- On the heels of a weak February jobs report, the 196,000 new jobs created in March exceeded market expectations of approximately 175,000 and provided strong evidence that the U.S. economy remains in good health.
- The unemployment rate held steady at 3.8% and the labor force participation rate fell slightly to 63.0%.
- Average hourly earnings were up by 3.2% over the past 12 months but there is little evidence that wages are accelerating at a rate that would lead to broader inflation and cause a more aggressive interest rate policy by the Fed.
- The March employment report marks 102 consecutive months of job growth, the longest stretch in U.S. history.
Commercial Real Estate Highlights:
- Retail: Continued strength of the food & beverage sector (experience retail) boosted overall retail job growth to 15,600 in March (27,300 new F&B jobs vs. a loss of 11,700 retail jobs).
- Office: Professional & business services and the financial activities sectors added a combined 48,000 jobs in March, bringing the monthly average for 2019 to 39,700.
- Health Care: Growth in this sector remained very healthy with 49,100 jobs created in March, lifting the monthly average for the year to 40,100.
- Construction: The construction sector rebounded in March with an increase of 16,000 jobs, which is in line with the three-month average of 15,700.
- Industrial: Warehousing & storage jobs increased by 1,700 in March for a monthly average of 5,500 over the past three months. Manufacturing lost 6,000 jobs, bringing the monthly average to 4,000 new jobs so far this year. Over the past 12 months, manufacturing has added an average of 17,400 new jobs per month.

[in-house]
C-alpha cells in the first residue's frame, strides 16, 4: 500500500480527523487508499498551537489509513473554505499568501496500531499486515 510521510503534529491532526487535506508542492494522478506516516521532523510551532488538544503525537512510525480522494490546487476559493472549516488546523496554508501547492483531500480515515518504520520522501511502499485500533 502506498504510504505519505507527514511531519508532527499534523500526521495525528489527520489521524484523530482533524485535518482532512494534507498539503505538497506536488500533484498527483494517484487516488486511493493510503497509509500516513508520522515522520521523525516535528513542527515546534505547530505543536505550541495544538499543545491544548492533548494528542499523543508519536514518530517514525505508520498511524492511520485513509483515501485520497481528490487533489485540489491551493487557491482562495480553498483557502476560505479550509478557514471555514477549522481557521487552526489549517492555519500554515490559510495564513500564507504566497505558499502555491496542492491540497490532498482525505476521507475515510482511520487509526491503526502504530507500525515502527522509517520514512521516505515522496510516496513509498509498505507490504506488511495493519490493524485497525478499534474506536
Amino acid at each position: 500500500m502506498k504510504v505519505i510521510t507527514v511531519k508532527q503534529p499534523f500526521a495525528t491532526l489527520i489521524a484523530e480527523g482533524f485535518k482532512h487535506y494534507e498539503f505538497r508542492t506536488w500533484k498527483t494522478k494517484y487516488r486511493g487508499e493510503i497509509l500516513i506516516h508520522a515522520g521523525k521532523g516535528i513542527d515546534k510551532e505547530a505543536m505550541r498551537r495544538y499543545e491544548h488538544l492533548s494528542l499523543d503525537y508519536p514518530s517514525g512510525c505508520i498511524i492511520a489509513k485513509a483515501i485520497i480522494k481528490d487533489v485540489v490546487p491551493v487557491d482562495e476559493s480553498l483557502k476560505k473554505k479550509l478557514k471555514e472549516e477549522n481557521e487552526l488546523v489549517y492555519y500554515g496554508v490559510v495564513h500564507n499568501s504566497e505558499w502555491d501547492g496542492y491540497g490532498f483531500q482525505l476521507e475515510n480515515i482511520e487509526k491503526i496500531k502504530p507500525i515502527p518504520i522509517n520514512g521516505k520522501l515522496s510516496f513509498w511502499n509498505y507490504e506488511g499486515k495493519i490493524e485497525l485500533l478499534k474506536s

- Multifamily: Continued job growth—showing economic momentum—along with wage gains will support demand and, by extension, broader market fundamentals for multifamily.
- Hotels: Wage gains and healthy employment gains support a positive outlook for business and leisure demand for the sector. This was evidenced by 33,000 new leisure and hospitality jobs created in March, bringing the three-month average to 42,000 per month.
The March employment data does not change our view of a relatively weak Q1 but positive U.S. growth for all of 2019. Healthy but non-accelerating wage gains, along with low inflation levels, will continue to give the Fed the ability to hold off on continued rate hikes while the global economy goes through a soft patch. This will support market fundamentals and investment activity across property types. We do believe the Fed will likely readopt a mild bias toward tighter monetary policy by the end of the year.